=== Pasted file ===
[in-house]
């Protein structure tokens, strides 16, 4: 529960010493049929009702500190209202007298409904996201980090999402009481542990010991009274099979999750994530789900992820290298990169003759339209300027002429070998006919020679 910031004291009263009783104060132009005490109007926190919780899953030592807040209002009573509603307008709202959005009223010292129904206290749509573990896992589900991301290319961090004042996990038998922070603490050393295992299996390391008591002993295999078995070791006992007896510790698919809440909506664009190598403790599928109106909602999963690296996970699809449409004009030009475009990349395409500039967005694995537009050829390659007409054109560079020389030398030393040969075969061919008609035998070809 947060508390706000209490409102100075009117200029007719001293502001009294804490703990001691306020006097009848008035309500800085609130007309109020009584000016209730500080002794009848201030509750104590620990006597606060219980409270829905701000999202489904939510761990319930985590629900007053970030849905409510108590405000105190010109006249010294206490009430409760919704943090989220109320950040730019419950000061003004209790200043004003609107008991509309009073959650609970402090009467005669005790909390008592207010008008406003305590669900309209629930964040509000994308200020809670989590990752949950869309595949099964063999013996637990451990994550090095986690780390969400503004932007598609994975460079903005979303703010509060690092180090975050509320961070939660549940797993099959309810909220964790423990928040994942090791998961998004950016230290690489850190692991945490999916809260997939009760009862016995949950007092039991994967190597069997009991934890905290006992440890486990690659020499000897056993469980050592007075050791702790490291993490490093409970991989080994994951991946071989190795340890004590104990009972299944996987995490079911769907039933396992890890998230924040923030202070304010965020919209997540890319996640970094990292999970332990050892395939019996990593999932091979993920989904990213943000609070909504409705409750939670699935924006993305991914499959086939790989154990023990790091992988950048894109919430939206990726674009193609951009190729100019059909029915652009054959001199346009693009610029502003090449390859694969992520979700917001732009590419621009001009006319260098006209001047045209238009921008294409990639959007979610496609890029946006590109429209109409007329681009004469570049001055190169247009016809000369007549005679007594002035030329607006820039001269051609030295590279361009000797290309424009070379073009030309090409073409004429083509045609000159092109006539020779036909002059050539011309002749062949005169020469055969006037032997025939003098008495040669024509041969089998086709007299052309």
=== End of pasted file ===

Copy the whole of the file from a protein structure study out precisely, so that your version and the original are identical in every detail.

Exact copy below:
[in-house]
């Protein structure tokens, strides 16, 4: 529960010493049929009702500190209202007298409904996201980090999402009481542990010991009274099979999750994530789900992820290298990169003759339209300027002429070998006919020679 910031004291009263009783104060132009005490109007926190919780899953030592807040209002009573509603307008709202959005009223010292129904206290749509573990896992589900991301290319961090004042996990038998922070603490050393295992299996390391008591002993295999078995070791006992007896510790698919809440909506664009190598403790599928109106909602999963690296996970699809449409004009030009475009990349395409500039967005694995537009050829390659007409054109560079020389030398030393040969075969061919008609035998070809 947060508390706000209490409102100075009117200029007719001293502001009294804490703990001691306020006097009848008035309500800085609130007309109020009584000016209730500080002794009848201030509750104590620990006597606060219980409270829905701000999202489904939510761990319930985590629900007053970030849905409510108590405000105190010109006249010294206490009430409760919704943090989220109320950040730019419950000061003004209790200043004003609107008991509309009073959650609970402090009467005669005790909390008592207010008008406003305590669900309209629930964040509000994308200020809670989590990752949950869309595949099964063999013996637990451990994550090095986690780390969400503004932007598609994975460079903005979303703010509060690092180090975050509320961070939660549940797993099959309810909220964790423990928040994942090791998961998004950016230290690489850190692991945490999916809260997939009760009862016995949950007092039991994967190597069997009991934890905290006992440890486990690659020499000897056993469980050592007075050791702790490291993490490093409970991989080994994951991946071989190795340890004590104990009972299944996987995490079911769907039933396992890890998230924040923030202070304010965020919209997540890319996640970094990292999970332990050892395939019996990593999932091979993920989904990213943000609070909504409705409750939670699935924006993305991914499959086939790989154990023990790091992988950048894109919430939206990726674009193609951009190729100019059909029915652009054959001199346009693009610029502003090449390859694969992520979700917001732009590419621009001009006319260098006209001047045209238009921008294409990639959007979610496609890029946006590109429209109409007329681009004469570049001055190169247009016809000369007549005679007594002035030329607006820039001269051609030295590279361009000797290309424009070379073009030309090409073409004429083509045609000159092109006539020779036909002059050539011309002749062949005169020469055969006037032997025939003098008495040669024509041969089998086709007299052309």